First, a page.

As a teacher and an aspiring children’s writer, I read a fair bit of children’s literature, though, ‘literature’ is not the word I would use to describe some of the drivel that’s been published lately. For example, I recently read a Middle Grade fantasy that was completely ridiculous in its entirety. It was populated by cliche characters and preposterous situations, and had absolutely no grounding in reality. It was one massive contrivance that made me angrier with every page turn.
But, I’m not interested in wasting a reader’s time with long descriptions of what not to read. Rather, I would like to share books that I enjoyed, so that I can promote good writing over the pulp fiction din that currently clangs from the presses of a desperate-to-sell publishing industry.
The first book I’d like to write about is The Mysterious Benedict Society, by Trenton Lee Stewart. It is Middle Grade, which means it’s aimed at children in and around grades 3 to 6. There are several books in the series, including a prequel, and they seem to be doing well.
To impress upon you how much I enjoyed it, I read most of it over two days.
I will not give you a plot synopsis or spoilers, except to say that a handful of exceptionally gifted orphans are recruited to save the world.
I will tell you that the author knows his audience, as he gives exactly what they are looking for in an adventure. His characters are very relatable, despite being so unusual.
Some of the situations are over the top, but not beyond the stretch of a healthy imagination. And, though some of it is predictable to one with thousands of plot lines pinging in his head, much of it is fresh and inventive, and even surprising.
What I appreciated most, however, is that these children are not operating alone. These kids, who are all geniuses in their own right, in the middle of a perilous mission, still require adult support and guidance to get the job done without dying.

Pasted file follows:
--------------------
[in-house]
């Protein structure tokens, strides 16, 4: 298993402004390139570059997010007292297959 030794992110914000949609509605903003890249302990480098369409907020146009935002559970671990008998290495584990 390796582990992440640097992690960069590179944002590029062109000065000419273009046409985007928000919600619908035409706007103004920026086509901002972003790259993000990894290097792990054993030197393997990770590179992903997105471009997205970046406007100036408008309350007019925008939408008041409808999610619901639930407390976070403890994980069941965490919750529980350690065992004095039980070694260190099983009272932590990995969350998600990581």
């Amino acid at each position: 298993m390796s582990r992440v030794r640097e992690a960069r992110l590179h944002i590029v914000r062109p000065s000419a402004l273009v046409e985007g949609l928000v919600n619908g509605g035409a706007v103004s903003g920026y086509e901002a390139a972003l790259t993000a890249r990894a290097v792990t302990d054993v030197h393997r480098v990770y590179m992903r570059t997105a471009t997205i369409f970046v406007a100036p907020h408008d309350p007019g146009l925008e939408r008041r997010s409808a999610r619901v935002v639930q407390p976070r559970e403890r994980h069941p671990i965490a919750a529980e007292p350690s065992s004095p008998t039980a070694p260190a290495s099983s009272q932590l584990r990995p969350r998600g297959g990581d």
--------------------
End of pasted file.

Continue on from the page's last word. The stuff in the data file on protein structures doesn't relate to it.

This author acknowledges that these kids are being put at risk, and he doesn’t belittle or diminish the danger at all. Also, he doesn’t just have the children dumbly stumble into the danger and decide to pursue the adventure because of some unwarranted, arrogant belief that they are superior to any adult, or, worse, out of boredom. Nor does he have them appeal to all the grownups, only to be ignored or abandoned (Shades of Jacob Two Two). They are recruited by adults, to do something adults can not do, and their abilities and strengths are all the more valued because of this.
One day I’ll write a post about just how ridiculous I think it is to exorcise positive adult influences from children’s books for the sake of empowering children. But for now, let me say that The Mysterious Benedict Society is a well written novel. It has a good, literally fantastic plot. It is written in elevated language, it includes some puzzles, and it demands some thinking from the reader. It has great characterizations (though a bit Dahlesque). And it has a couple of nice surprises at the end.
If I like it…